Without the steady Entwistle, someone once observed, the band might have literally flown off the stage. His fingers raced across his bass, but he stood silently in contrast to his hyperactive bandmates: Moon, guitarist Townshend and lead singer Daltrey.

Ray Manzarek, keyboardist for the Doors, called Entwistle “one of the great, great rock ‘n’ roll bassists of all time. A real genius.”

Entwistle’s songwriting contributions were minimal compared to Townshend, but he did pen such fan favorites as “Boris the Spider” and “My Wife,” both of which displayed his dark humor. He was also the only member of the band with formal musical training.

He was among the first in rock to experiment with the six- and eight-string bass, and he also played the French horn.

“As a musician, he did for the bass guitar what Jimi Hendrix did for the guitar,” said Luongo, 49, who played drums in The John Entwistle Band.

Entwistle was born Oct. 9, 1944, in London, and played piano and trumpet in his early years. He met Townshend and Daltrey in high school and by 1964 the band was born, with Moon on drums.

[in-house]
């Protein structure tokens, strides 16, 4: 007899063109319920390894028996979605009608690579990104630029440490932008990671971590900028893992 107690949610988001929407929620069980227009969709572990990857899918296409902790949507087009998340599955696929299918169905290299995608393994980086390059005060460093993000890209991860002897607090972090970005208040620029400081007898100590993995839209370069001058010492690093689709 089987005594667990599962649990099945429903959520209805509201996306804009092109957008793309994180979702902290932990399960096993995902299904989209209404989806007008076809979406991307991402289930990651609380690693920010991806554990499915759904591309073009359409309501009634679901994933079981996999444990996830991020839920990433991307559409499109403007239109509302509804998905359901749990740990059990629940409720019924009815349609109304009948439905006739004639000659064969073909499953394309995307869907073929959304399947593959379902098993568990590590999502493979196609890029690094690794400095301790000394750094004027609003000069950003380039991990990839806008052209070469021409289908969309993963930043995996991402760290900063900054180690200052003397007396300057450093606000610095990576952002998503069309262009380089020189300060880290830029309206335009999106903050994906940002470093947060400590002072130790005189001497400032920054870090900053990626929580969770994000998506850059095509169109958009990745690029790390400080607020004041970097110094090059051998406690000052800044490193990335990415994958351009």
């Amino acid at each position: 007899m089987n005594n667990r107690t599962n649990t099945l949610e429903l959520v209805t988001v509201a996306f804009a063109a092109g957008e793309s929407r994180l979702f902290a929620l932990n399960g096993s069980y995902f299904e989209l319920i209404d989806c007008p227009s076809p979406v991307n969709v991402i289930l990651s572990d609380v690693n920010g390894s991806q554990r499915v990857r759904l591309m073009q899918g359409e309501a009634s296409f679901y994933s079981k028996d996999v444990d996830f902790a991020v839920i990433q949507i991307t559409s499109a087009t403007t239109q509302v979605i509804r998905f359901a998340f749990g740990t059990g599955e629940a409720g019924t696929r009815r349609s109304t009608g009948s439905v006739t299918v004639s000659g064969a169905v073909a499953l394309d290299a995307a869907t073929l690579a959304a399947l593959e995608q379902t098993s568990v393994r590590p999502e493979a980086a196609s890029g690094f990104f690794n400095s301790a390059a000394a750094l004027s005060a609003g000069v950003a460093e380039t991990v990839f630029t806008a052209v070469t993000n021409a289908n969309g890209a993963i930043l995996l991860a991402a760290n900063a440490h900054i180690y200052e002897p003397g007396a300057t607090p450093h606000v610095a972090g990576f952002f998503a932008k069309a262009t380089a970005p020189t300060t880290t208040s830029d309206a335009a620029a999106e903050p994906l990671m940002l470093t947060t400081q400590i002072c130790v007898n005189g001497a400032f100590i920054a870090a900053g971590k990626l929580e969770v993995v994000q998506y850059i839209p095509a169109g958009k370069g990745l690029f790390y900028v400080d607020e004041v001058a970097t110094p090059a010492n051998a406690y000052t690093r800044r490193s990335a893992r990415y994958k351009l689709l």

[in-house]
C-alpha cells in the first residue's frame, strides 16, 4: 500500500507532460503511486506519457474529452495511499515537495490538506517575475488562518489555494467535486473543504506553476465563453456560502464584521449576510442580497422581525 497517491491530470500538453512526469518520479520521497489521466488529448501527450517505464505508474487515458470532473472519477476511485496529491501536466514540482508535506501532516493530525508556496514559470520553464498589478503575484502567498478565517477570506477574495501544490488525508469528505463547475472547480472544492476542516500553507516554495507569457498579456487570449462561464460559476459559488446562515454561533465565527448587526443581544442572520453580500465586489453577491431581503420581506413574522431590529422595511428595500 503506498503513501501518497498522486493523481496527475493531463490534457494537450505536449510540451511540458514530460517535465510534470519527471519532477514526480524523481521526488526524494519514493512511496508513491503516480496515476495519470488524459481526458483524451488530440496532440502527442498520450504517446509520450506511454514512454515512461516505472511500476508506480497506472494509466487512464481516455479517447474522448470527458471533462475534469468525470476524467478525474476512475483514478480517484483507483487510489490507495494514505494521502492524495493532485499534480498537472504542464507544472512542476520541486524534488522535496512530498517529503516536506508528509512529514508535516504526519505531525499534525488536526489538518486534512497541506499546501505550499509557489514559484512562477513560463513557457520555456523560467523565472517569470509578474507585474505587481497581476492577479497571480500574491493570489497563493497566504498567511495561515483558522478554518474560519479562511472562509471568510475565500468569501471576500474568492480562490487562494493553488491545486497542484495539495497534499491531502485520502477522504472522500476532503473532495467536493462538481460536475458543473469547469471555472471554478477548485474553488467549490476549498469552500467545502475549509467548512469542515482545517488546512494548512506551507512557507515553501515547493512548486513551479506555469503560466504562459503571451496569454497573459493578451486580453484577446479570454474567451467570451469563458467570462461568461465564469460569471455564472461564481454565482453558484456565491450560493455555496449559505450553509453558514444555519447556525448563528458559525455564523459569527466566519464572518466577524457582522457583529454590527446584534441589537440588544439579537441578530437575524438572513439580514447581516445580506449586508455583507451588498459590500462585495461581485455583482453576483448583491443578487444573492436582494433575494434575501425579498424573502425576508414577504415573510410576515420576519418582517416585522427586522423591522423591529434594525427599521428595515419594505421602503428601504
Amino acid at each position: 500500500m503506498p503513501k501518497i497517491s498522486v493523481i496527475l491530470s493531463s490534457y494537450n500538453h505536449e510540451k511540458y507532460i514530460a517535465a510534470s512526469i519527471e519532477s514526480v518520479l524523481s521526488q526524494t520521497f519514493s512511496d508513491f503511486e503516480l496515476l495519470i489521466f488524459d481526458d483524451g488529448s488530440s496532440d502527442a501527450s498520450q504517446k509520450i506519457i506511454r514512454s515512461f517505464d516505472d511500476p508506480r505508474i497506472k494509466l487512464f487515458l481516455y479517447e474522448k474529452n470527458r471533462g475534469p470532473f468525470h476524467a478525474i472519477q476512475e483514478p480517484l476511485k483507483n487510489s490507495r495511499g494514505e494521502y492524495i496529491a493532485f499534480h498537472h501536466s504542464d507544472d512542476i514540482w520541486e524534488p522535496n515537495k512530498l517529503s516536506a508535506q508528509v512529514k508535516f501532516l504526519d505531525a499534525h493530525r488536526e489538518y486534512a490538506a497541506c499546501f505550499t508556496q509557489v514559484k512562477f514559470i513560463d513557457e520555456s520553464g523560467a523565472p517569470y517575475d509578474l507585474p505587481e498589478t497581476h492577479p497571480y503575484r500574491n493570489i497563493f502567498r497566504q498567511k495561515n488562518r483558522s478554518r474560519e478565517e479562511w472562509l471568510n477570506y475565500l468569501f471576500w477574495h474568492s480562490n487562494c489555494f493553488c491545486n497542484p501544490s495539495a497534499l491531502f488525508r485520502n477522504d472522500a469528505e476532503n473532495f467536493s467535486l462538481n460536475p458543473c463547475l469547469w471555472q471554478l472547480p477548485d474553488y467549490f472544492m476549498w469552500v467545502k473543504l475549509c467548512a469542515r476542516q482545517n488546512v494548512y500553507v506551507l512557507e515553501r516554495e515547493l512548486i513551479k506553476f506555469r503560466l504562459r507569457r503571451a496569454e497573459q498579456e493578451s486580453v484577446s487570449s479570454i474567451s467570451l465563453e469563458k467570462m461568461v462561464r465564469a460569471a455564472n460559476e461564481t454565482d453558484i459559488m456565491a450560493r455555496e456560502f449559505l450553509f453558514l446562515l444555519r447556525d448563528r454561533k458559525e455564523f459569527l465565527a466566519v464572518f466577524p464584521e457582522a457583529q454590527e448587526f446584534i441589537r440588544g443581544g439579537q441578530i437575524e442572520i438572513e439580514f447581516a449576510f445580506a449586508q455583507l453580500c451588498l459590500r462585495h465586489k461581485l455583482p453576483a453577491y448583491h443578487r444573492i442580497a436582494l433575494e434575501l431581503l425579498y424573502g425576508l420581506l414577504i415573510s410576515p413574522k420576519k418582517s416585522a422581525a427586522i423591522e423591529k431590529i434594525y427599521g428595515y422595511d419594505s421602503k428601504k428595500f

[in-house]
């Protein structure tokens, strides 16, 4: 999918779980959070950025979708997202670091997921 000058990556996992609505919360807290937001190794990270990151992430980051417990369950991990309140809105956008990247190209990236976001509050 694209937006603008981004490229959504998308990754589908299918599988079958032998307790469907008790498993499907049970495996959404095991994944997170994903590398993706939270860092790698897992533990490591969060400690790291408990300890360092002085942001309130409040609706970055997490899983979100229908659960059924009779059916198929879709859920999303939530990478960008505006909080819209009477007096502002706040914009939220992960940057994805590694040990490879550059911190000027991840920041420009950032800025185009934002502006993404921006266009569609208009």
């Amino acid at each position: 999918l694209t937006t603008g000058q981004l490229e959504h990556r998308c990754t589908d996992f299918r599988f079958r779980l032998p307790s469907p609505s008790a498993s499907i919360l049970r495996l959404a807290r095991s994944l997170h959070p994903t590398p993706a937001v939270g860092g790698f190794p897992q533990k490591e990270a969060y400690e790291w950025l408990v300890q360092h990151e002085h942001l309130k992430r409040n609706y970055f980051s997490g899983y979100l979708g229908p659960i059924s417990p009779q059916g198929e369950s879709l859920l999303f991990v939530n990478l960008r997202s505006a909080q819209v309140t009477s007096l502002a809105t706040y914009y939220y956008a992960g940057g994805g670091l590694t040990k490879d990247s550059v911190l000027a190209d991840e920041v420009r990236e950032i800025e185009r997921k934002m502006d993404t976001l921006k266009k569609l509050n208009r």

Many Americans first learned about The Who after they played at the 1967 Monterey Pop concert, the first major rock festival. Their status as superstars was confirmed two years later at Woodstock, where they opened with Entwistle’s “Heaven and Hell.”

Their albums included “Happy Jack,” “The Who Sell Out,” “Who’s Next,” “Quadrophenia” and “Who Are You.” They also made 1969’s groundbreaking rock opera, “Tommy,” about a deaf, dumb and blind messiah. The album was turned into a 1975 film, starring Ann-Margret and Jack Nicholson, in 1975 and later into a Broadway show.